Laser Treatment



Those seeking cosmetic treatment for their legs often request laser, as they believe it to be more effective, less painful and less invasive vs. sclerotherapy. With the advent of newer, advanced technology lasers, physicians debate heatedly over which laser is best to treat veins.

It must be understood that for leg spider veins telangiectasias, sclerotherapy remains the gold standard of treatment. The newest technological improvements of lasers have improved the rate of success and are slowly beginning to challenge these perceptions. Combination treatment of lasers and sclerotherapy may be the best solution for some patients.

A complicating factor for laser treatment of leg veins is that most telangiectasias are associated with high reverse pressure from associated reticular veins. Most lasers or IPL (except possibly the 1064 nm lasers) will not treat associated high-pressure reticular veins.

In general:

  • Laser is more painful
  • Sclerotherapy can cover a larger treatment area
  • Laser has a higher risk of injuring your skin
  • You can treat tanned legs with sclerotherapy (and possibly 1064nm lasers)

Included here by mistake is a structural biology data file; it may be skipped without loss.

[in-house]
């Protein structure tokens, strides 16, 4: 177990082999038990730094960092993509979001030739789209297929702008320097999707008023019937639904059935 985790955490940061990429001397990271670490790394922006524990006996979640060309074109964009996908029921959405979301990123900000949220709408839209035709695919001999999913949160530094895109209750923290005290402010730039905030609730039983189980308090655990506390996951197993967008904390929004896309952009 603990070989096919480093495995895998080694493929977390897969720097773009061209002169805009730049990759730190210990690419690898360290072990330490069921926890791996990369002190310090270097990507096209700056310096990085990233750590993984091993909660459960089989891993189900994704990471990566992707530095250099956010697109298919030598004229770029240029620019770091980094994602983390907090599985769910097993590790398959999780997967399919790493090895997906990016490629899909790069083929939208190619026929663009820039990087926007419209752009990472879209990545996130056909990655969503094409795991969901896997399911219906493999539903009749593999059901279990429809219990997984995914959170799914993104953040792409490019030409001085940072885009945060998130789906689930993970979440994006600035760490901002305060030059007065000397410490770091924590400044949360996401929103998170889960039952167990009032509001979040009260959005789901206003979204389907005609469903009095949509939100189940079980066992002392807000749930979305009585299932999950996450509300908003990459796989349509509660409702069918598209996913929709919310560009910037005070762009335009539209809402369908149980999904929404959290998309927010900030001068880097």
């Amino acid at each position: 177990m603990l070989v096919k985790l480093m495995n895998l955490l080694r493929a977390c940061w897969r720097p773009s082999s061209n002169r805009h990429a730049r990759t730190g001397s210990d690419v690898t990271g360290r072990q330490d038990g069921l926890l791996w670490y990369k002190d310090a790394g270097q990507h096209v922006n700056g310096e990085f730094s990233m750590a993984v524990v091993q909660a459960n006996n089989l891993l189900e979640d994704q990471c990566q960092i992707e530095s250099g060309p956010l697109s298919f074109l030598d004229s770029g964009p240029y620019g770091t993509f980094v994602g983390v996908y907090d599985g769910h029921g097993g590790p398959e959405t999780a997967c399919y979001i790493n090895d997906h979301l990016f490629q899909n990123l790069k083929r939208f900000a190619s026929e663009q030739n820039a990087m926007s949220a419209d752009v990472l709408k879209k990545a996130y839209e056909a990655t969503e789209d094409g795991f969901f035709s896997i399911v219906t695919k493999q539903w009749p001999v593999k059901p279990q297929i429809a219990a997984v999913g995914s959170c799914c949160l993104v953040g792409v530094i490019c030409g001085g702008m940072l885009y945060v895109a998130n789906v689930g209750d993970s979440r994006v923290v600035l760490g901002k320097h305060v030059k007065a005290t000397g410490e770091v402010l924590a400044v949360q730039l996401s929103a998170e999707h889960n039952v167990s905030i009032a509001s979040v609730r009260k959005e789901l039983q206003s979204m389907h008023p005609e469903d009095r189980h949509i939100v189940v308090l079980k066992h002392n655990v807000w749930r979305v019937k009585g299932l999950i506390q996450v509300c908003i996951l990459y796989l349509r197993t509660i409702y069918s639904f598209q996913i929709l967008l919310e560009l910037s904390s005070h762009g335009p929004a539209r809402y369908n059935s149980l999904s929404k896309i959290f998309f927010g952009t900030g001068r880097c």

• Laser is more expensive and requires more treatments


The pulsed dye laser is considered the laser of choice for most vascular lesions because of its superior clinical efficacy and a low-risk profile. The V-beam laser (595 nm) features ultra-long pulse duration so greater energy is directed at the target blood vessels over a longer period of time, resulting in more uniform blood vessel damage. This reduces the bruising seen with the earlier pulse dye lasers. The addition of dynamic cooling (DCD) increases comfort during treatment enabling higher fluencies (energy) to be delivered safely and effectively, so fewer treatments are required.


The treatment of facial telangiectasias is generally more predictable than that of the legs. The skin heals quickly and is much less likely to scar. Treatment results are often seen much more quickly as healing is much faster on the well-oxygenated skin of the face. Facial vessels have a more uniform depth than the legs. The walls themselves are much thinner and uniform and hydrostatic pressure plays no major role. Whereas the cause of telangiectasias on the legs is predominately hydrostatic pressure, facial vessels appear to result from damage to the collagen of the vessel wall by sunlight. Sun exposure damages and weakens collagen. We typically would treat facial vessels and rosacea with BBL and/or the V-Beam laser.

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